In TCM (traditional Chinese medicine), each organ has a corresponding emotion. Joy is the emotion of the heart. It’s easy to assume that when it comes to joy you can’t go wrong but according to Chinese medicine, you can actually have too much or too little joy. Either can cause an imbalance of heart Qi (energy).
Since the heart is so directly associated with the mind, all emotions can have an effect on the heart but sadness/lack of joy or too much joy (think euphoria or mania) most directly effect the heart’s Qi.
A deficiency of heart Qi (sometimes caused by prolonged sadness) manifests as fatigue, shortness of breath, palpitations, a pale face, and spontaneous sweating. Scattered heart Qi (sometimes caused by excessive joy) disturbs the shen and shows up as insomnia, excessive talking, heart palpitations, inappropriate behavior and a red tipped tongue.
As mentioned, long term sadness can deplete the heart’s Qi and we all know what sadness looks and feels like. But you may be wondering, how can you actually have too much joy?
Have you ever met someone that exudes joy but also has so much energy that it almost seems a little manic? Have you ever met someone who is so focused on keeping things positive that it borders on toxic and keeps them from processing their negative feelings?
This person may have these characteristics because of their constitution or because they’ve developed them over time. Either way, they may have a hard time connecting with and showing us their innermost self. Their true emotions may be hidden from you underneath all of that joy and in the worst case scenario, they may be hiding these emotions from themselves as well. I think it’s safe to say that in both western and TCM terms, repressed emotions never lead to anything good.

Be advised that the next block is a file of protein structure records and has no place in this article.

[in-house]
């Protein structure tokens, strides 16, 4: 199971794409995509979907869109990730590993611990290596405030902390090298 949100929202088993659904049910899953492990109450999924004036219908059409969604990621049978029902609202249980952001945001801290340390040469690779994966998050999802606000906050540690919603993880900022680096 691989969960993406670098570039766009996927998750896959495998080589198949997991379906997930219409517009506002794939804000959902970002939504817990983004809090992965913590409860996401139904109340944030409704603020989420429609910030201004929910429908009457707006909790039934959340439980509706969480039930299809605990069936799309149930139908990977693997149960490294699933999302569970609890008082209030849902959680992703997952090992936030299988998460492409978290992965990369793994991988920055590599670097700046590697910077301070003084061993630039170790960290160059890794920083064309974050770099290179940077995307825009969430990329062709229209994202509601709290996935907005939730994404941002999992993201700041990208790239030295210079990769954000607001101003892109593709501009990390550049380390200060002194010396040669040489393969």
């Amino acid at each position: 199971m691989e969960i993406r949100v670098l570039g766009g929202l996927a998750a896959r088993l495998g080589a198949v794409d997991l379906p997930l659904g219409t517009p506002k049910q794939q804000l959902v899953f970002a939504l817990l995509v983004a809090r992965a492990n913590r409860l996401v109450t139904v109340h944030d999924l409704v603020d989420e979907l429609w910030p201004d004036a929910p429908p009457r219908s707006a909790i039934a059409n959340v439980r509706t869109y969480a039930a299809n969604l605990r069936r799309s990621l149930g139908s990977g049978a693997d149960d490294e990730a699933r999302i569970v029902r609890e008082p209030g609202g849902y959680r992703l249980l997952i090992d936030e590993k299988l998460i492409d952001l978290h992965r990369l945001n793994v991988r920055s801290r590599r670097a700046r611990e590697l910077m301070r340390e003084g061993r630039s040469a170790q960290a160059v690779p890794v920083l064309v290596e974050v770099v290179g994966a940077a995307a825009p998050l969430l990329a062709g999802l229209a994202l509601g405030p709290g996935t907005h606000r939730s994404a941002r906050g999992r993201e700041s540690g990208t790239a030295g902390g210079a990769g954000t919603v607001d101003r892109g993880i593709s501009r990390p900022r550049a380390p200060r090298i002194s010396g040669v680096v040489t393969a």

Another possibility is that this overly joyful person flits from one thing to the next while taking no time to rest and go inward. Sounds exhausting right? Well, this kind of behavior also scatters and exhausts the Qi of the heart. While our society tends to reward a “go, go, go” mentality and generally appreciates joy and happiness more than sadness, it’s so important that we find a balance between being joyful and also knowing the value of our other emotions.
So how do we find a healthy balance of joy?
- Seek out the people you feel most at ease and happy with.
- Seek out the pastimes and hobbies that light you up and bring you true joy.
- Make more time for playfulness in your life but also make time for rest.
- If you are experiencing burnout (not just from work but from too many hobbies or outings with friends) and can’t seem to slow down, try to make a habit of finding 20 minutes each day to find stillness and reflect.
- If you are experiencing a lack of joy, open up to someone, a trusted friend or a professional who is invested in you and helping you find joy again.
- Allow yourself to feel both joy and sadness without shame. Know that all emotions are a normal part of our human experience.
- Examine what sadness and joy mean to you and how they motivate you. A good place to start is the book Bittersweet, How Sorrow and Longing Make Us Whole by Susan Cain. You can also listen to Susan’s interview with Glennon Doyle on the podcast We Can Do Hard Things, episode 85. As a side note, this is the best podcast ever and I encourage everyone of you to give it a listen.
As always, If you have any questions about how acupuncture can help you, please reach out to me anytime. Sending you all love and a perfectly appropriate amount of joy!